These are called atmospheric water generators. They work by removing the ambient humidity from the air.  They’ve actually been around for centuries. The ancient Incas kept their people alive by collecting dew and channeling it into reservoirs.

More recently, a young Australian student won the Dyson Award in 2011 for his innovative take on the device. According to Gizmag, here’s how it works:

“The Airdrop irrigation concept is a low-tech design that uses the simple process of condensation to harvest water from the air. Utilizing a turbine intake system, air is channeled underground through a network of piping that quickly cools the air to soil temperature. This process creates an environment of 100-percent humidity, from which water is then harvested. The collected water is stored in an underground tank, ready to be pumped out via sub-surface drip irrigation hosing.”

Sounds miraculous, right? There are a couple of downsides.

Most devices that are available require a large amount of power to extract the water. Another issue is that if you live in an area without a lot of humidity (you know, the kind of place where you’d really need to extract water from the air because there IS no water otherwise), you aren’t going to get more than a few drops using this method. It might be viable in the tropics or in the Deep South during the muggy summer weather.

I hear people almost screaming “Do not drink distilled water!”  What are your thoughts about having a water still and drinking only distilled water? Would a major disaster make any difference in how you feel?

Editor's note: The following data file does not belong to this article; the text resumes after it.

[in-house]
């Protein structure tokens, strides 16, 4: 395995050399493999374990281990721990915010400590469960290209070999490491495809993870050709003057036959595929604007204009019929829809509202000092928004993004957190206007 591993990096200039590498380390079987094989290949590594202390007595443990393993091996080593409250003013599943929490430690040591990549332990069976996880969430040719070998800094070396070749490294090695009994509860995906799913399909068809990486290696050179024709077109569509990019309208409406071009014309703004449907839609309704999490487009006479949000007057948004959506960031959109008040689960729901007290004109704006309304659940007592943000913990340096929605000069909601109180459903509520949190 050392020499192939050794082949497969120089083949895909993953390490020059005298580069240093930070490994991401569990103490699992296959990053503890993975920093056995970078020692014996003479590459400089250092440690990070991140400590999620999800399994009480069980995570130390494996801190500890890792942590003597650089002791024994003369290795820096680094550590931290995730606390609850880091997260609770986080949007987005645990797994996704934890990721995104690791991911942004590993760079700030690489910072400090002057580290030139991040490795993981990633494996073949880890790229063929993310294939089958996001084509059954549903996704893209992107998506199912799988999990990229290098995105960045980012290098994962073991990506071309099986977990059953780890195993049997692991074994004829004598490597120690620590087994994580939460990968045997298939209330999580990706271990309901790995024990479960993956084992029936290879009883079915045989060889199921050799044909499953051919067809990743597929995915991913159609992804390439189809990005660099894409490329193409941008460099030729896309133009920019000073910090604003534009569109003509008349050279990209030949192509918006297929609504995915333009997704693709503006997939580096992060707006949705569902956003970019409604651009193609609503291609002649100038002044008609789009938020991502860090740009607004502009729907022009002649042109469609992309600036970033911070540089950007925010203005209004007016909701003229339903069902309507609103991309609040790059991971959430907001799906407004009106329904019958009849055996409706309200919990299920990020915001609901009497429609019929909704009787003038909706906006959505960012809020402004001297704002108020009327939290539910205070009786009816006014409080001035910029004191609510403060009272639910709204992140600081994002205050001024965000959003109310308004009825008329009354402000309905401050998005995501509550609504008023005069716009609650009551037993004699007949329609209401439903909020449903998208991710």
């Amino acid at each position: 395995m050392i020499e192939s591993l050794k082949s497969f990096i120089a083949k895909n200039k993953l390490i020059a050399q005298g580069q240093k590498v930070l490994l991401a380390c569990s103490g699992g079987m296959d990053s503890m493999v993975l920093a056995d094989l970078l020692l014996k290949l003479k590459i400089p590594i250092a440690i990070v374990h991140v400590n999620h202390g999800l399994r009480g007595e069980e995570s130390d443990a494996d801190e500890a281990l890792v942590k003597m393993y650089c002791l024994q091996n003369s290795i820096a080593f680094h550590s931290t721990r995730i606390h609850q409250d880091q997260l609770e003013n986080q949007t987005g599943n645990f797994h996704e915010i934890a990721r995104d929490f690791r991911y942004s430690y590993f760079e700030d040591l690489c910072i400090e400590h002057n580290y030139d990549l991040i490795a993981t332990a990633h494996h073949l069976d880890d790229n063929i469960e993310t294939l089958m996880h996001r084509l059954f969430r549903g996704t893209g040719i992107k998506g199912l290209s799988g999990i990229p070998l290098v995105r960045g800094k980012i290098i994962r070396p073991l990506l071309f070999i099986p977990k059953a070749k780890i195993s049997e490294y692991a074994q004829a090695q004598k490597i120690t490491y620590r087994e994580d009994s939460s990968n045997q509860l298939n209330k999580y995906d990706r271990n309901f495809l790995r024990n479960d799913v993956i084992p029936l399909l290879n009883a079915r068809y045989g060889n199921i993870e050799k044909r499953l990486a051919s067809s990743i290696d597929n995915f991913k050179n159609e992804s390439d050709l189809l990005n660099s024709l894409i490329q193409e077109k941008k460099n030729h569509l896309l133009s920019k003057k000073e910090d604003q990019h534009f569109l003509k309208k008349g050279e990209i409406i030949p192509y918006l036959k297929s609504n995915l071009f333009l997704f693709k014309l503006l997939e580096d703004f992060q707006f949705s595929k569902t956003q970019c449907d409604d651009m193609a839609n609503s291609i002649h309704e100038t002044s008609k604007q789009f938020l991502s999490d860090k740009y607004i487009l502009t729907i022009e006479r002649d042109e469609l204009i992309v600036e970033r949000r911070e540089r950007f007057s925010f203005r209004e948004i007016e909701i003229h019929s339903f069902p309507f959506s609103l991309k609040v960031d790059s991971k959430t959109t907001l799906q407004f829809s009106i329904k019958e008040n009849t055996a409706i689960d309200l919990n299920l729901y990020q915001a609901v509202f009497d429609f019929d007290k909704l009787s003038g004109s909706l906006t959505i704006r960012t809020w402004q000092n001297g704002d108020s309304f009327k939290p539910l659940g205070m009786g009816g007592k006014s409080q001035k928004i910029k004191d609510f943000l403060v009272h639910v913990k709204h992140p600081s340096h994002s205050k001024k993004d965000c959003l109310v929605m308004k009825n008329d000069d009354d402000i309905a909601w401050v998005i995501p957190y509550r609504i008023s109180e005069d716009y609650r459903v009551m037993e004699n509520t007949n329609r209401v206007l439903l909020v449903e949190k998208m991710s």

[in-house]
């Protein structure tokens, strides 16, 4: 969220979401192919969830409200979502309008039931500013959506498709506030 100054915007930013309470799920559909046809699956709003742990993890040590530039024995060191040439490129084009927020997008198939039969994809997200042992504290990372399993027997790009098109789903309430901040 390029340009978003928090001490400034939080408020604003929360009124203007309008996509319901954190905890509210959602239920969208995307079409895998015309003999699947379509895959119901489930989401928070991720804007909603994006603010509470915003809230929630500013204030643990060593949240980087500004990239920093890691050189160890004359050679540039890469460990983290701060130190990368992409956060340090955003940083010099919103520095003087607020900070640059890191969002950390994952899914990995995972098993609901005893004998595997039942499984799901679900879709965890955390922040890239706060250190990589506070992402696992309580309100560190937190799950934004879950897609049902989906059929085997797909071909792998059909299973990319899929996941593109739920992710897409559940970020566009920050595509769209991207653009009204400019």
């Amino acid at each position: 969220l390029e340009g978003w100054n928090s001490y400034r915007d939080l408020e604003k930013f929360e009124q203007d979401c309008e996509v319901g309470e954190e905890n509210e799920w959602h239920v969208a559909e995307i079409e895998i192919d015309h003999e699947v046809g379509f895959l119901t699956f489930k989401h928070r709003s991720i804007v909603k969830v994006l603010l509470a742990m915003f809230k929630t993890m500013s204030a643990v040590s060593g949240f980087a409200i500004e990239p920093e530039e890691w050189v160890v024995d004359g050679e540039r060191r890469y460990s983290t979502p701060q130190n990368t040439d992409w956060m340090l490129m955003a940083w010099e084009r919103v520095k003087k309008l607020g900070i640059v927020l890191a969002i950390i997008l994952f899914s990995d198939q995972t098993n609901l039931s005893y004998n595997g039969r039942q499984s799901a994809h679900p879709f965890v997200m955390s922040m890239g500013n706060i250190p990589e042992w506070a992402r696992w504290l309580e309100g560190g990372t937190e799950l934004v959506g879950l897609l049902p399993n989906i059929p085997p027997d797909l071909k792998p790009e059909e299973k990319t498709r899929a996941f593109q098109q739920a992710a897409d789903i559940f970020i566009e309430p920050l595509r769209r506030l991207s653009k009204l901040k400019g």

Distilled Water | Emergency Water Part 1: Acquisition

The reason people warn against drinking distilled water is because the distillation process doesn’t only remove the undesirable things, but it also removes the healthy minerals.  If a person is dehydrated, water totally bereft of minerals will not help to replenish electrolytes and should be supplemented with an electrolyte powder.

But that’s not the only downside. The EPA warns, “Distilled water, being essentially mineral-free, is very aggressive, in that it tends to dissolve substances with which it is in contact. Notably, carbon dioxide from the air is rapidly absorbed, making the water acidic and even more aggressive. Many metals are dissolved by distilled water.” (source)

So based on these things, I wouldn’t make distilled water my every day choice.

This being said, I’d certainly prefer to drink distilled water over contaminated water. If you’re distilling your water to purify it during an emergency, and keep in mind that a severely dehydrated person will need supplemental electrolytes, it’s unlikely to hurt you as a temporary water solution.

Can you drink the water from your swimming pool?

Swimming Pool | Emergency Water Part 1: Acquisition